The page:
The watchword now seems to be: minimize. “There is no evidence,” says the EEAS spokesman to explain why the High Representative for Foreign Policy Joseph Borrell (that is, the EU foreign minister) will quietly visit Morocco today and tomorrow. That is, in one of the countries that for years have bankrolled the hidden lobbying activity of Fight Impunity, the NGO of former Pd MEP Antonio Panzeri, in prison since 8 December. While half the world’s newspapers tell of the bags of money found at the home of Panzeri and of the other arrested, of contacts with the secret services of Morocco and of how Panzeri tamed and tele-managed the meeting of 13 November between a commission of the European Parliament and the Moroccan labor minister, EEAS spokesman Peter Stano recalls that “at this point there are allegations and not evidence or conclusions of investigations. No one has yet legally stated that Morocco is a guilty country and should be avoided in international meetings.” Not a line, as can be seen, regarding the fact that the High Representative Borrell, a member of the Spanish PSOE, comes from the same parliamentary group, the Socialists & Democrats, of which Panzeri was a member until 2019 and which includes the Greek Eva Kaili , already in prison, as well as the two new indictments by the Brussels Public Prosecutor’s Office, the Italian Andrea Cozzolino and the Belgian Marc Tarabella, all very active pro-Morocco and pro-Qatar.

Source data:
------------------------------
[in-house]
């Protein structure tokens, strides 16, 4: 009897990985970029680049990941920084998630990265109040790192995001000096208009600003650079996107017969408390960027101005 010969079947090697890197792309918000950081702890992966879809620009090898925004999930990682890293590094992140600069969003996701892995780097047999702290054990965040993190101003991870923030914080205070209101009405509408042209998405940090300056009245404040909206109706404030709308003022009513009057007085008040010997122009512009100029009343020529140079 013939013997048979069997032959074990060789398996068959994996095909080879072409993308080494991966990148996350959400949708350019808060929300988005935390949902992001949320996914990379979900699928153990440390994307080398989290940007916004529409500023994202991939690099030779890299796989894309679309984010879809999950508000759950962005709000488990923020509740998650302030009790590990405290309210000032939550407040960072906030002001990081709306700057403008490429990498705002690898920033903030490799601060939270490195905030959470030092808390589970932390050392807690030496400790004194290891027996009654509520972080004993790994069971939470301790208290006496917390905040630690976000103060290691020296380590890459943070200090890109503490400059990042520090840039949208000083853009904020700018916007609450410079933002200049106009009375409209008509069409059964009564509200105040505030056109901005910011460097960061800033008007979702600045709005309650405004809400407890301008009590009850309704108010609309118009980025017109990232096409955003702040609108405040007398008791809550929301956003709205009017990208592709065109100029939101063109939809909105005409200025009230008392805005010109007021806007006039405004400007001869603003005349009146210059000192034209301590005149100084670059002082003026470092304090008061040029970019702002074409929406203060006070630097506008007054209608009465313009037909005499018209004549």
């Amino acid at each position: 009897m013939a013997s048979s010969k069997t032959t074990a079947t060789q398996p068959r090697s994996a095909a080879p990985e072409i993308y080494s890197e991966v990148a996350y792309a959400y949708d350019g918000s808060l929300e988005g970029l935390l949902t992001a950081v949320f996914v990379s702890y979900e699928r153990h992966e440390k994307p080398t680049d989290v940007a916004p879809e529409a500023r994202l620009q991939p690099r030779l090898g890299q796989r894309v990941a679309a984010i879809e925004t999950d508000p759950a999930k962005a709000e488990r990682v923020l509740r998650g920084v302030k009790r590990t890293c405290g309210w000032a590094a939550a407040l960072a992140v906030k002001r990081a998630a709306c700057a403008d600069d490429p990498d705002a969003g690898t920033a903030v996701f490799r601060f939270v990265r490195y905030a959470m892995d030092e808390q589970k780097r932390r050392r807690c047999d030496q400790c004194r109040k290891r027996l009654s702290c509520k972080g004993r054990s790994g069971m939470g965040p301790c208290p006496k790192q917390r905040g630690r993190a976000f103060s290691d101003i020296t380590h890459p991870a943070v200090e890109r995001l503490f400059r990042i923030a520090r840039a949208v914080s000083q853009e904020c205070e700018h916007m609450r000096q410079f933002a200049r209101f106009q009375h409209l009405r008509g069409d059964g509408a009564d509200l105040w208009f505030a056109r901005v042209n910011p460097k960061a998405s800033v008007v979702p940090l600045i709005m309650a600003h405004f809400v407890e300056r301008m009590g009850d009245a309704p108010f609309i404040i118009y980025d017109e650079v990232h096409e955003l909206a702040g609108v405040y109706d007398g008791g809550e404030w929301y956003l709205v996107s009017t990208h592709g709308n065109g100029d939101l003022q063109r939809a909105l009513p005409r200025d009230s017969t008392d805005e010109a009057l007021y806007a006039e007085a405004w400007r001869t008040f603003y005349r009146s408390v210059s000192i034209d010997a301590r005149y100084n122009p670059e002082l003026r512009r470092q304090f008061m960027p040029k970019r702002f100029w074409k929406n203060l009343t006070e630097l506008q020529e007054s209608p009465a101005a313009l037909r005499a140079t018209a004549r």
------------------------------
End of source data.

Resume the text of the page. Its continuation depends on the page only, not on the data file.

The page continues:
The caution of spokesman Stano explains well the embarrassment into which Qatargate has plunged the Community Parliament. The spread of the scandal like wildfire only makes the inefficiency of the internal control systems more evident: starting from the freedom of movement that was guaranteed to Panzeri in the corridors and in the initiatives of the Parliament despite the fact that he no longer held any office and your NGO is not listed in the Transparency Register. Suffice it to say that on 20 July 2020 the S&D group relied on Panzeri, who is the main speaker, to present the book dedicated to the Italian researcher Giulio Regeni, assassinated in Egypt. The meeting was chaired by the Belgian Marie Arena, whose name now insistently recurs in the news on Qatargate: her personal assistant was searched by the investigators, having worked for a long time with Panzeri’s NGO; during the match on 13 November with the Moroccans, Arena makes a speech for which Panzeri thanks her immediately afterwards. According to an article in the Flemish newspaper De Standaard, documents leaked in the Moroccan version of the Wikileaks case show that already in 2014, when he was still a deputy, Panzeri was considered by Rabat “an ally to fight the growing activism of our enemies in Europe”. According to De Standaard, Panzeri’s clique received 50,000 euros for each blocked anti-Morocco amendment. And the blocked amendments were 147.
So the numbers are starting to rise. And they make the impressive figure that Greek justice is pursuing less improbable: the twenty million euros attributable to Eva Kaili, the socialist vice-president of the European Parliament. The request for assistance in Panama, where the loot would be parked, is still awaiting a response. In the background, an unresolved question: how many unpresentable regimes have obtained Europe’s benevolence for a fee?
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The price list of Panzeri and his companions
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